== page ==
. I hope it will not be concluded, from this specimen of academic life, that I have attempted to decry our universities. If literature is not the essential requisite of the modern academic, I am yet persuaded that Cambridge and Oxford, however degenerated, surpass the fashionable academies of our metropolis, and the gymnasia of foreign countries. The number of learned persons in these celebrated seats is still considerable, and more conveniences and opportunities for study still subsist in them, than in any other place. There is at least one very powerful incentive to learning; I mean the Genius of the place. It is a sort of inspiring deity, which every youth of quick sensibility and ingenuous disposition creates to himself, by reflecting, that he is placed under those venerable walls, where a Hooker and a Hammond, a Bacon and a Newton, once pursued the same course of science, and from whence they soared to the most elevated heights of literary fame. This is that incitement which Tully, according to his own testimony, experienced at Athens, when he contemplated the porticos where Socrates sat, and the laurel-groves where Plato disputed. But there are other circumstances, and of the highest importance, which repder our colleges superior to all other places of education. Their institutions, although somewhat fallen froin their primeval simplicity, are such as influence in a particular manner, the moral conduct of their youth ; and in this general depravity of manners and laxity of principles, pure religion is no where more strongly incul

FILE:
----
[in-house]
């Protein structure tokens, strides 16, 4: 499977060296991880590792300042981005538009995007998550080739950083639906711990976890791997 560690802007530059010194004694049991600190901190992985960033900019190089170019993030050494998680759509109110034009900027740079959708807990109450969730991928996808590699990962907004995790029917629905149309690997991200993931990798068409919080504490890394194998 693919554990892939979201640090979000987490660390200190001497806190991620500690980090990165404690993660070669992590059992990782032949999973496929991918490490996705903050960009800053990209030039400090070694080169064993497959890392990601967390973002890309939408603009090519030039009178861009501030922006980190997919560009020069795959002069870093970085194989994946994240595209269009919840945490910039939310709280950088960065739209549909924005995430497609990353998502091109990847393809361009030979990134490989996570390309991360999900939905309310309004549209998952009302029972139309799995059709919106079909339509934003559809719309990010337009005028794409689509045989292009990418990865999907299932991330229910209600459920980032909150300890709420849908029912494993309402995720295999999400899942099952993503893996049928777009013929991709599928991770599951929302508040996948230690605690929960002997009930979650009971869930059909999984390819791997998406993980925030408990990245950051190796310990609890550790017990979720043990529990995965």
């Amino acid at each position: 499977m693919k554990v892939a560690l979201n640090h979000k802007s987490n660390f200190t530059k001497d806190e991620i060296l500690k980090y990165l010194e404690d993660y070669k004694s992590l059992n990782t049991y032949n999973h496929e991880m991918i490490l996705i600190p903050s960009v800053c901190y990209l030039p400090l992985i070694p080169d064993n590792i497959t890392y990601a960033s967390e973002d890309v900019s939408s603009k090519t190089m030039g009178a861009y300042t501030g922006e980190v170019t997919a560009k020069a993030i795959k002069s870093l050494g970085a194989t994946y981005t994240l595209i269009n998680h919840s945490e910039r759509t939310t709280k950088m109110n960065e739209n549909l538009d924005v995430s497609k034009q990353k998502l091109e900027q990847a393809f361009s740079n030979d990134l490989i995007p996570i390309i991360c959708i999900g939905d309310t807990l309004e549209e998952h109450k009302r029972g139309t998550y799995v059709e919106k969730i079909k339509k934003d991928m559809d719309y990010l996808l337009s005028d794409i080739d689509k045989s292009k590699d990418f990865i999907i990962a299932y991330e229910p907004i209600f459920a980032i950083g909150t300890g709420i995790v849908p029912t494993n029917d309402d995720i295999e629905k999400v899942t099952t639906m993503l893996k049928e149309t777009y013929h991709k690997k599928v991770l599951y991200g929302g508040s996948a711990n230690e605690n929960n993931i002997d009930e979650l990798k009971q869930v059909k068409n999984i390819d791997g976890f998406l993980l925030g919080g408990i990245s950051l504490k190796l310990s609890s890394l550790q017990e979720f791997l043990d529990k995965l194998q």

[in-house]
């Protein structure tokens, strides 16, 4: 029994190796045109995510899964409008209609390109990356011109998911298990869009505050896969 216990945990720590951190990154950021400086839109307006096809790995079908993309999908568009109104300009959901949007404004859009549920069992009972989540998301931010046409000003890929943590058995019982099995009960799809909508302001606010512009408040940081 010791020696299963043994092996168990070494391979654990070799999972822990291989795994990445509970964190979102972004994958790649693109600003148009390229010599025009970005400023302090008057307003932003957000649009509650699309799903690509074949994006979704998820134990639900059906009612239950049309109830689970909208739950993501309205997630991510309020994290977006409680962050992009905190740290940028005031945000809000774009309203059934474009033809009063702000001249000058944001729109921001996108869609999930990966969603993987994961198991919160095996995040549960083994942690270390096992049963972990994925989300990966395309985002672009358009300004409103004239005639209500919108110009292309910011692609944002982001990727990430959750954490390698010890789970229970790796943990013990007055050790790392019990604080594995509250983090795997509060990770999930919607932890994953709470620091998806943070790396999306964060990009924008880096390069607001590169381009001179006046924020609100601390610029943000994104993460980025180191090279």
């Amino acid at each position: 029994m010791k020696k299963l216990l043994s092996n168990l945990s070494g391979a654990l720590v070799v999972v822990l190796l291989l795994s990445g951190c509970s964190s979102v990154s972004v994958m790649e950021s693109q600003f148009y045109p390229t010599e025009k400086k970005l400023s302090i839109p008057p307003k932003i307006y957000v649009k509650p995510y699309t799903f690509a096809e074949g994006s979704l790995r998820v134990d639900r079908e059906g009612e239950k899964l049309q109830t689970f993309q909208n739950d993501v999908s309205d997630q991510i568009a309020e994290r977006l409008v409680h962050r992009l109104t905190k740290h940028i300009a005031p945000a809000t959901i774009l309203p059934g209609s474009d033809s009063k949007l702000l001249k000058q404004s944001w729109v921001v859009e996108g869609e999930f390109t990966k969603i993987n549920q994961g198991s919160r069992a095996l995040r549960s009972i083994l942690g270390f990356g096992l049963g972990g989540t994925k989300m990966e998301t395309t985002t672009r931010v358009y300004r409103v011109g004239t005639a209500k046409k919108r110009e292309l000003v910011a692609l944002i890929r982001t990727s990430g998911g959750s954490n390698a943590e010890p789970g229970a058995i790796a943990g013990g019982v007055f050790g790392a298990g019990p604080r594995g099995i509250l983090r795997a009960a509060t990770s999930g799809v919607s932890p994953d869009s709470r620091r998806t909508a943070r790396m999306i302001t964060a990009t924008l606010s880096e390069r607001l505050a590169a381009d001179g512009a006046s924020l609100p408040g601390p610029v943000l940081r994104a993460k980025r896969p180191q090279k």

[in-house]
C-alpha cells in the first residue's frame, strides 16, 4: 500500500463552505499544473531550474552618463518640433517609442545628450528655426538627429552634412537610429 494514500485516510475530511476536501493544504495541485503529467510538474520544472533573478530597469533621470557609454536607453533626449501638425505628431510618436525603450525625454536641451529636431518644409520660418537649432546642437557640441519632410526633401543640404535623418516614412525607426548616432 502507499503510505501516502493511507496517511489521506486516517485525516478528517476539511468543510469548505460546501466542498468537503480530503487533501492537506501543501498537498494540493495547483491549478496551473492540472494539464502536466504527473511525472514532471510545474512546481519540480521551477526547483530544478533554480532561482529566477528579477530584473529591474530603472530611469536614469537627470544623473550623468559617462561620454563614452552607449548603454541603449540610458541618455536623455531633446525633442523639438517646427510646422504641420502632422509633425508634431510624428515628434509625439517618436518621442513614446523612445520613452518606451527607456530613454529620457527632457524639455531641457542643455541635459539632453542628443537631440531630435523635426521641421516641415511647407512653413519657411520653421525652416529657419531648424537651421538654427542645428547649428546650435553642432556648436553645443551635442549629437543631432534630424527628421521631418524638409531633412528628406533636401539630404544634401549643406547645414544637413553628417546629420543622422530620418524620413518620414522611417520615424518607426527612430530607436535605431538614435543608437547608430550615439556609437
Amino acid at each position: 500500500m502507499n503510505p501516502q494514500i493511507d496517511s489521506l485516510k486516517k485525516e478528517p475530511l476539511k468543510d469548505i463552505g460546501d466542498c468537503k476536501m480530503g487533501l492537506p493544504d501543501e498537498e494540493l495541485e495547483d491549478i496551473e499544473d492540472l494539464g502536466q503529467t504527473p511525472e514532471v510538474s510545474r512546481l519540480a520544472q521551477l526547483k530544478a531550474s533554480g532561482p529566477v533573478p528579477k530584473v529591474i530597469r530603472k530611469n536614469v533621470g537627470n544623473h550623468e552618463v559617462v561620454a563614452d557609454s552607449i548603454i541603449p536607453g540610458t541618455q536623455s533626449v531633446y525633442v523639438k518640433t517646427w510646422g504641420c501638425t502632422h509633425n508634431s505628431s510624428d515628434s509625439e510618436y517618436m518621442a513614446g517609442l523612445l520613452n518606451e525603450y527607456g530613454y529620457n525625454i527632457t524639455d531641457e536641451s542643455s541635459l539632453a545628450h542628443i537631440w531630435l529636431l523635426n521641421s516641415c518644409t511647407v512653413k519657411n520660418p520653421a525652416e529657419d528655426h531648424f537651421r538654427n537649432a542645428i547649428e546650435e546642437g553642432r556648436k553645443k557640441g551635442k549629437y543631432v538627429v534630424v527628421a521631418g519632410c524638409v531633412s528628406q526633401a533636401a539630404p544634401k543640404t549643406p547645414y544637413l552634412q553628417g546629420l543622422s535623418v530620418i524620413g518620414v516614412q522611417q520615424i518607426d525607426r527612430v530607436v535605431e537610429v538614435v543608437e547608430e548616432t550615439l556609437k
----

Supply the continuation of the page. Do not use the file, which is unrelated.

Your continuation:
XXXIII,